I can accept not being able to remap some of the key functions at the OS level of the controller, but the lack of remapping of triggers on the paddles is a blow to the value proposition of this expensive product – not to mention the Scuf’s key audience who wants a compromise non-controller. Also, triggers may be “relatively accessible” for many people, but that doesn’t help people who may need more accessibility to play games. Scuf’s line of Xbox Instinct wireless controllers have the same limitation.
It’s worth mentioning that with the PS5, Sony’s DualSense supports custom button assignments, allowing you to remap any function (triggers included) to any of the face buttons. Like Scuf’s controller, this excludes home, options, or creative buttons.
The Reflex Pro remains a very good controller, if you manage to ignore this flaw. And as for what he can remap, the function works as expected. You can switch between three saved profiles with a backlit button on the back, allowing you to switch between a few custom control schemes. Unlike the Xbox-specific Instinct controller made by Scuf, the Reflex’s paddles can be removed one at a time, if you prefer fewer, or just to have them on one side of the controller instead of both.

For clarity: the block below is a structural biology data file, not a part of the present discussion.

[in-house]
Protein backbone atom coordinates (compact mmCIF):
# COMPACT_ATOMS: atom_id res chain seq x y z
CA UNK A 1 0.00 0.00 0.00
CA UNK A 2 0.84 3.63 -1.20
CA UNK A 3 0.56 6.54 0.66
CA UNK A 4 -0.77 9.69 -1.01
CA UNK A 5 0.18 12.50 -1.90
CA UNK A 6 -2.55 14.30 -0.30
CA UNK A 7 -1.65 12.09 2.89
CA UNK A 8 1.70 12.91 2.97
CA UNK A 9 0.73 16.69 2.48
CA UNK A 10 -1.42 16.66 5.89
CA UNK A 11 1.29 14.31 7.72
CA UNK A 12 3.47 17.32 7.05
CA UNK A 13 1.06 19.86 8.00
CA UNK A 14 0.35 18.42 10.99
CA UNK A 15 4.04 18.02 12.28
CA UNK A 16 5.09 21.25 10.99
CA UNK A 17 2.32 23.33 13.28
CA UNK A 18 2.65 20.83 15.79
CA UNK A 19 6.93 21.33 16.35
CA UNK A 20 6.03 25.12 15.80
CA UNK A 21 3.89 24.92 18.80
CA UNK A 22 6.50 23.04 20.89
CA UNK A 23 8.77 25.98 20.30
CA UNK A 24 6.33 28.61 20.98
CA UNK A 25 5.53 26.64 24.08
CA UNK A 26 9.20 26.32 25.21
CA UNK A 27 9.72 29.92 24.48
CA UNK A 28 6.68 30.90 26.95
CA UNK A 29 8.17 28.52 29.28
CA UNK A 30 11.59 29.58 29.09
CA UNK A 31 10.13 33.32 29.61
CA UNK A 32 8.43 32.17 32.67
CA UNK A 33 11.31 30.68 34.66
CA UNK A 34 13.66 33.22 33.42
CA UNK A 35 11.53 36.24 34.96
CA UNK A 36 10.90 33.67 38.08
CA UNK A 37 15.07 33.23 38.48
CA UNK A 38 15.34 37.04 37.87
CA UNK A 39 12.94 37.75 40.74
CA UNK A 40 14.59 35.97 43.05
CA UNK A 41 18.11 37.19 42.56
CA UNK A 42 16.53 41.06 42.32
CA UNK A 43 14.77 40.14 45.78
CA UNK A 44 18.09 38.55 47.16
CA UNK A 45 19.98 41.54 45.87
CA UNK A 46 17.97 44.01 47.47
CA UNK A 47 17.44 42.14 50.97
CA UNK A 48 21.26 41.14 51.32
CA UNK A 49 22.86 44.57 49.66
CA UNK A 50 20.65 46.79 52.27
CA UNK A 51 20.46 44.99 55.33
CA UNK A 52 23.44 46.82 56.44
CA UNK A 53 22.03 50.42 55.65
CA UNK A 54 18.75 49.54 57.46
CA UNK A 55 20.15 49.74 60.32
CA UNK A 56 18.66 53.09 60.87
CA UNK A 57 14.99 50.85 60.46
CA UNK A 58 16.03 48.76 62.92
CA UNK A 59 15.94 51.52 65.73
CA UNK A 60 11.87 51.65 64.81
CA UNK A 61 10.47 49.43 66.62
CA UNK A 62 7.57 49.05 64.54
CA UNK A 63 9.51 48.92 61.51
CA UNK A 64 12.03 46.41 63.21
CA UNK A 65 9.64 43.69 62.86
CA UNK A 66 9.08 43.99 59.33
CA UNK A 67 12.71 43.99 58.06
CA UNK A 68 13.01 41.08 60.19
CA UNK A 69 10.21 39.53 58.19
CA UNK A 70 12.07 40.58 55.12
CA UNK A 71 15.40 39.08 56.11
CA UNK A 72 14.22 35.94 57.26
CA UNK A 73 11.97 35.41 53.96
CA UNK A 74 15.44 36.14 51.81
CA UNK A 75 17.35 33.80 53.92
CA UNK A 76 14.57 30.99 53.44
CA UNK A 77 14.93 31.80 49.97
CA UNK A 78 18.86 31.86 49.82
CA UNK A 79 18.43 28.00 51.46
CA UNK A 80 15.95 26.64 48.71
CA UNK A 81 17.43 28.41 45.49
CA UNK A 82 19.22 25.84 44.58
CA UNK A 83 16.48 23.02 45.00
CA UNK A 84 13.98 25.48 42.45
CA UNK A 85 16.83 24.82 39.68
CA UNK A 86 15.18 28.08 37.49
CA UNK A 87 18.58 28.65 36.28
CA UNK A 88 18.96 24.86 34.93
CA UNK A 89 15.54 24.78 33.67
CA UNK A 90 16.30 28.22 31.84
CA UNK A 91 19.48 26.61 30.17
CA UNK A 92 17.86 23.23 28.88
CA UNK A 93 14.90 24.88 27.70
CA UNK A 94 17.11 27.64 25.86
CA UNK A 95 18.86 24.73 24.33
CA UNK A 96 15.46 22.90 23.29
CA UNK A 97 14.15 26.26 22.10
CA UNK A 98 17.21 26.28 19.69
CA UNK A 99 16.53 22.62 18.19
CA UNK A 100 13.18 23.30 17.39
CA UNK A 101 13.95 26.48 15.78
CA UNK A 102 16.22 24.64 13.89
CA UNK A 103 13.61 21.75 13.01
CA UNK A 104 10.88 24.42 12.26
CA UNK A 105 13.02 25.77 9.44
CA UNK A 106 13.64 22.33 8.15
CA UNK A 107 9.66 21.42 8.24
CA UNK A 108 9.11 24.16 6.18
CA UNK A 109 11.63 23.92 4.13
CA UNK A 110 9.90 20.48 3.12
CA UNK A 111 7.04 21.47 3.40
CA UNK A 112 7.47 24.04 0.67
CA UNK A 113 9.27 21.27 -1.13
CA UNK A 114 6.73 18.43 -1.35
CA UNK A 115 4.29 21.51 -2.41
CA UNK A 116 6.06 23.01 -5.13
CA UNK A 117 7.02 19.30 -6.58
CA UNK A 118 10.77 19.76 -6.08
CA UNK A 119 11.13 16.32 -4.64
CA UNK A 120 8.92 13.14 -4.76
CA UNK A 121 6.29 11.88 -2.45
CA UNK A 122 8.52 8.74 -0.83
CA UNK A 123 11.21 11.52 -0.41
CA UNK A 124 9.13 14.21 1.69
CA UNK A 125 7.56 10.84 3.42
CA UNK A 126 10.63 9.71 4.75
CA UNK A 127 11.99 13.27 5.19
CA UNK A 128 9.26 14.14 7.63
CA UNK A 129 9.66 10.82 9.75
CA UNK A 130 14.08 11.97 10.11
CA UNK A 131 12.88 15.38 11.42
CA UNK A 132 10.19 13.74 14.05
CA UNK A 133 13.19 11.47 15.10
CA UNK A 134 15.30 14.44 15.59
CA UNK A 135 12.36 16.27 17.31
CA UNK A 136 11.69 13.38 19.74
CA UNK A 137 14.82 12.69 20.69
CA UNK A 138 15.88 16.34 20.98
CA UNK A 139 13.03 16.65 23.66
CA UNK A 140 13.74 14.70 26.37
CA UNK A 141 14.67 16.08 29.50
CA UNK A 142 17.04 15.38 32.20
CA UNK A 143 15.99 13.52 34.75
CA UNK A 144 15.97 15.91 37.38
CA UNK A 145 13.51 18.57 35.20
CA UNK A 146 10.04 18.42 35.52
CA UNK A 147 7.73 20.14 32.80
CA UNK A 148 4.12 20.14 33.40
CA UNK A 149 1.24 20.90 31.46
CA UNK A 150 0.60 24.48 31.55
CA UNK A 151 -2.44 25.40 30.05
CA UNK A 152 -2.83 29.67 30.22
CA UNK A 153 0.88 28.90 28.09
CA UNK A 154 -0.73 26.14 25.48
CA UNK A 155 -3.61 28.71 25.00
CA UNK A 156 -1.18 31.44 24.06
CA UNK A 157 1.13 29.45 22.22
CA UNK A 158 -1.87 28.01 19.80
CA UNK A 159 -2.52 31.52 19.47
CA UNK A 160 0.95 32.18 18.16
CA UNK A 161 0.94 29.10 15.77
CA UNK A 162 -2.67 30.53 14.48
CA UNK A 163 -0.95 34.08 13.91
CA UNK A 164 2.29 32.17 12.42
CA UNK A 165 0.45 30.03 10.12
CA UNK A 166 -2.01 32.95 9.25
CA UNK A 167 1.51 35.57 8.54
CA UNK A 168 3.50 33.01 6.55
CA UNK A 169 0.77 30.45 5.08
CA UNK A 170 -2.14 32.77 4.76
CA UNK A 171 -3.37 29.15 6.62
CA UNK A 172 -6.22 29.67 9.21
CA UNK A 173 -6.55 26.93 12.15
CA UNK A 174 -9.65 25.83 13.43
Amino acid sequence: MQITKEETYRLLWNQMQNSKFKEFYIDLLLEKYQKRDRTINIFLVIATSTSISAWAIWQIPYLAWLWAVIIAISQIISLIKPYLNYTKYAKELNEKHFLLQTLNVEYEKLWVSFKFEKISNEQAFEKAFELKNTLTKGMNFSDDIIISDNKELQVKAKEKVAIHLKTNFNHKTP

Your interest may vary with customizing the controls, but it may make it easier to perform certain controller functions that typically require greater range. I remapped the “look behind” function in Grand Touring 7 to a back paddle, which was more intuitive for me than the default L1 button mapping. In Ring of Elden, I changed toggle between gear from the d-pad to one of these paddles. This saves me from awkwardly reaching for the d-pad, which is especially annoying during battle.
As for other changes Scuf has made to the DualSense, the company has removed the face button labeling, giving the Reflex a more sophisticated look than the DualSense – assuming you’re already intimately familiar with Sony’s traditional layout. Other changes are generally positive, with the exception of the home button. Instead of the PlayStation logo sticking out slightly from the DualSense, there’s a slightly harder button to press here. It might sound fine to some people, but I sometimes failed to press it, which isn’t an issue I have with the DualSense.